Shearing’s decision to deny his previous orders for a soy-diet, rosacea treatment, and low bunk
permit. Harris may meet his burden by presenting either direct or circumstantial evidence.
Kidwell, 679 F.3d at 965. Direct evidence is evidence which will prove a particular fact without
reliance upon inference or presumption, while circumstantial evidence is evidence from which a
trier of fact may infer that retaliation occurred, including suspicious timing or ambiguous oral or
written statements. Id. (quotations and citations omitted).
Plaintiff provides no direct evidence of any retaliatory motive. At most, it appears Harris
is relying on the general timing of the events to establish his prima facie case. The Seventh
Circuit has held that a plaintiff’s reliance on suspicious timing to establish a prima facie retaliation
claim will “rarely be sufficient in and of itself to create a triable issue.” Stone v. City of
Indianapolis Pub. Utils. Div., 281 F.3d 640, 644 (7th Cir. 2002) (citations omitted). Further, the
adverse action must follow “close on the heels” of the protected expression and the plaintiff must
show that the person who took the adverse action knew of the protected conduct. Kidwell, 679
F.3d at 966. Here, the Court is not convinced that the alleged retaliatory action followed “close
on the heels” of any protected expression and, more importantly, there is simply a lack of evidence
that Dr. Shearing was even aware of the same. Accordingly, Dr. Shearing is entitled to summary
judgment as to Count One.
Count Two - Conspiracy
While civil conspiracy claims are cognizable under § 1983, see Lewis v. Washington, 300
F.3d 829, 831 (7th Cir. 2002) (recognizing conspiracy claim under section 1983), conspiracy is not
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an independent basis of liability in § 1983 actions. See Smith v. Gomez, 550 F.3d 613, 617 (7th
Cir. 2008) (citing Cefalu v. Village of Elk Grove, 211 F.3d 416, 423 (7th Cir. 2000)). “For
liability under § 1983 to attach to a conspiracy claim, defendants must conspire to deny plaintiffs
their constitutional rights.” Hill v. Shobe, 93 F.3d 418, 422 (7th Cir. 1996).
In order to proceed on his conspiracy claim, Plaintiff must demonstrate: (1) that Dr.
Shearing had an express or implied agreement with the other defendants to deprive him of his
constitutional rights, and (2) that he was deprived of his constitutional rights by Defendants’ overt
actions in furtherance of the agreement. Beaman v. Freesmeyer, 776 F.3d 500, 510 (7th Cir.
2015) (citing Scherer v. Balkema, 840 F.2d 437, 441-42 (7th Cir. 1998)).
“[b]ecause conspiracies are often carried out clandestinely and direct evidence is rarely available,
plaintiffs can use circumstantial evidence to establish a conspiracy, but such evidence cannot be
speculative.” Beaman, 776 F.3d at 511 (citing Williams v. Seriff, 342 F.3d 774, 785 (7th Cir.
2003). Moreover, the Seventh Circuit has directed that although “a conspiracy claim cannot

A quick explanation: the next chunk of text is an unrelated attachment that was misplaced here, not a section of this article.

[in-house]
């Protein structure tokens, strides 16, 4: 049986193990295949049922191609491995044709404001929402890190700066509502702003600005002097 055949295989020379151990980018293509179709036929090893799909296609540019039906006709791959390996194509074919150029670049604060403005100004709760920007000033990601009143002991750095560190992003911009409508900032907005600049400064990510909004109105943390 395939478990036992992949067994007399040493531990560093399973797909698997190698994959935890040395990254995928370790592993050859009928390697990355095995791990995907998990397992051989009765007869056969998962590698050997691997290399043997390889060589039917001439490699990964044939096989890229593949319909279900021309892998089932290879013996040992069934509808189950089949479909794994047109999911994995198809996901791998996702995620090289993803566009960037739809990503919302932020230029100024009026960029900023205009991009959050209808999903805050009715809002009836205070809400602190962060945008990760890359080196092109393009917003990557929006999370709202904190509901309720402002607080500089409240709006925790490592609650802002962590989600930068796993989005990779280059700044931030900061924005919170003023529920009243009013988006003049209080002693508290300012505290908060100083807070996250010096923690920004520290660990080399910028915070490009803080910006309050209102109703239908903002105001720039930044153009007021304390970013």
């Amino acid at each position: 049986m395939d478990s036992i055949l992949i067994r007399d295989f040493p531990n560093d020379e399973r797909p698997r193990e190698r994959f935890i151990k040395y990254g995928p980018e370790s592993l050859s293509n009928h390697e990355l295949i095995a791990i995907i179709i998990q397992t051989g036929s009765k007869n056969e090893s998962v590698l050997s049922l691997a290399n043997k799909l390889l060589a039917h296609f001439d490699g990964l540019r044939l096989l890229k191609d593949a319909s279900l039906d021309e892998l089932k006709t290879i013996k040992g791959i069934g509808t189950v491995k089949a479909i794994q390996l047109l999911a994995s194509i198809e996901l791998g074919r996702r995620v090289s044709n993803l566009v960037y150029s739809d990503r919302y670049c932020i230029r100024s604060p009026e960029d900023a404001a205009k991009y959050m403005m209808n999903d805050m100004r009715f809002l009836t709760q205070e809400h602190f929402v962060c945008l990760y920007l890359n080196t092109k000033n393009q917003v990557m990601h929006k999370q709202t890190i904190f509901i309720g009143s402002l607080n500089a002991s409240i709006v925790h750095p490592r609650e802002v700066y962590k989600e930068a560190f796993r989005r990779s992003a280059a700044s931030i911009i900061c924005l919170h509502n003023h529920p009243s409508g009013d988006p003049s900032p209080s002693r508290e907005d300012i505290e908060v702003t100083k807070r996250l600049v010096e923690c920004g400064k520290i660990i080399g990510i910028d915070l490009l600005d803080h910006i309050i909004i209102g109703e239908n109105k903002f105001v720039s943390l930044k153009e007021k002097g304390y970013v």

survive summary judgment if the allegations are vague, conclusionary, and include no overt acts
reasonably related to the promotion of the alleged conspiracy,” Amudsen v. Chicago Park Dist.,
218 F.3d 712, 718 (7th Cir. 2000) (internal quotation marks omitted), “[s]ummary judgment
should not be granted if there is evidence from which a reasonable jury could infer the existence of
a conspiracy,” Beaman, 776 F.3d at 510-11.
Harris fails to argue, with any specificity, what evidence demonstrates that Dr. Shearing
acted in concert with any other defendant to deprive him of a constitutional right. Indeed, he
merely rests on the circumstantial evidence “demonstrated throughout [his] memorandum.” As
there is no evidence of any agreement or overt action taken in furtherance of any agreement, Dr.
Shearing is entitled to summary judgment as to Count Two.
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Count Three - Deliberate Indifference
Dr. Shearing argues summary judgment in his favor is warranted as Harris has not shown
that he had a serious medical need necessitating a soy-free diet and, therefore, there is no basis to
find he acted with deliberate indifference in refusing to prescribe the same5.
The Eighth Amendment to the United States Constitution protects prisoners from cruel and
unusual punishment. U.S. Const., amend. VIII; see also Berry v. Peterman, 604 F.3d 435 (7th
Cir. 2010). The Supreme Court has recognized that “deliberate indifference to serious medical
needs of prisoners” may constitute cruel and unusual punishment under the Eighth Amendment.
Estelle v. Gamble, 429 U.S. 97, 104 (1976). In order to prevail on such a claim, the plaintiff must
show first that his condition was “objectively, sufficiently serious” and second, that the “prison
officials acted with a sufficiently culpable state of mind.” Greeno v. Daley, 414 F.3d 645, 652-53
(7th Cir. 2005) (citations and quotation marks omitted).
With regard to the first showing, the following circumstances could constitute a serious
medical need: “[t]he existence of an injury that a reasonable doctor or patient would find important
and worthy of comment or treatment; the presence of a medical condition that significantly affects